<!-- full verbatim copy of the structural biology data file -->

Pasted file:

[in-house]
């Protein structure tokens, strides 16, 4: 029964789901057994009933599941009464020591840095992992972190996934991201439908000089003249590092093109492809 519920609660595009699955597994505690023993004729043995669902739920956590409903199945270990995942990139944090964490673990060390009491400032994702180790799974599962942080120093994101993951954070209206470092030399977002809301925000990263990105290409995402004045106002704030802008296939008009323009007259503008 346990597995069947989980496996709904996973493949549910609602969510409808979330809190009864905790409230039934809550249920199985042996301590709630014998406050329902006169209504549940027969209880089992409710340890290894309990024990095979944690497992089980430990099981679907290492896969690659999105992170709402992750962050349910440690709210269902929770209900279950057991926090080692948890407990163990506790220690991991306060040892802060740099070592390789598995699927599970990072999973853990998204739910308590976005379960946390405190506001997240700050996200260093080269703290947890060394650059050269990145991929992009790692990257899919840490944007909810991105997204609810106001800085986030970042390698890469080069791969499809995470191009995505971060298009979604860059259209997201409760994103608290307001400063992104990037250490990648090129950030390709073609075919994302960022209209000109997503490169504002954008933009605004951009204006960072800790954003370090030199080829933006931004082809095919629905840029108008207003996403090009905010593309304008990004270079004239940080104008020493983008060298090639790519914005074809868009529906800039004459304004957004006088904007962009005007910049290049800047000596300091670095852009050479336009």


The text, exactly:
[in-house]
């Protein structure tokens, strides 16, 4: 029964789901057994009933599941009464020591840095992992972190996934991201439908000089003249590092093109492809 519920609660595009699955597994505690023993004729043995669902739920956590409903199945270990995942990139944090964490673990060390009491400032994702180790799974599962942080120093994101993951954070209206470092030399977002809301925000990263990105290409995402004045106002704030802008296939008009323009007259503008 346990597995069947989980496996709904996973493949549910609602969510409808979330809190009864905790409230039934809550249920199985042996301590709630014998406050329902006169209504549940027969209880089992409710340890290894309990024990095979944690497992089980430990099981679907290492896969690659999105992170709402992750962050349910440690709210269902929770209900279950057991926090080692948890407990163990506790220690991991306060040892802060740099070592390789598995699927599970990072999973853990998204739910308590976005379960946390405190506001997240700050996200260093080269703290947890060394650059050269990145991929992009790692990257899919840490944007909810991105997204609810106001800085986030970042390698890469080069791969499809995470191009995505971060298009979604860059259209997201409760994103608290307001400063992104990037250490990648090129950030390709073609075919994302960022209209000109997503490169504002954008933009605004951009204006960072800790954003370090030199080829933006931004082809095919629905840029108008207003996403090009905010593309304008990004270079004239940080104008020493983008060298090639790519914005074809868009529906800039004459304004957004006088904007962009005007910049290049800047000596300091670095852009050479336009």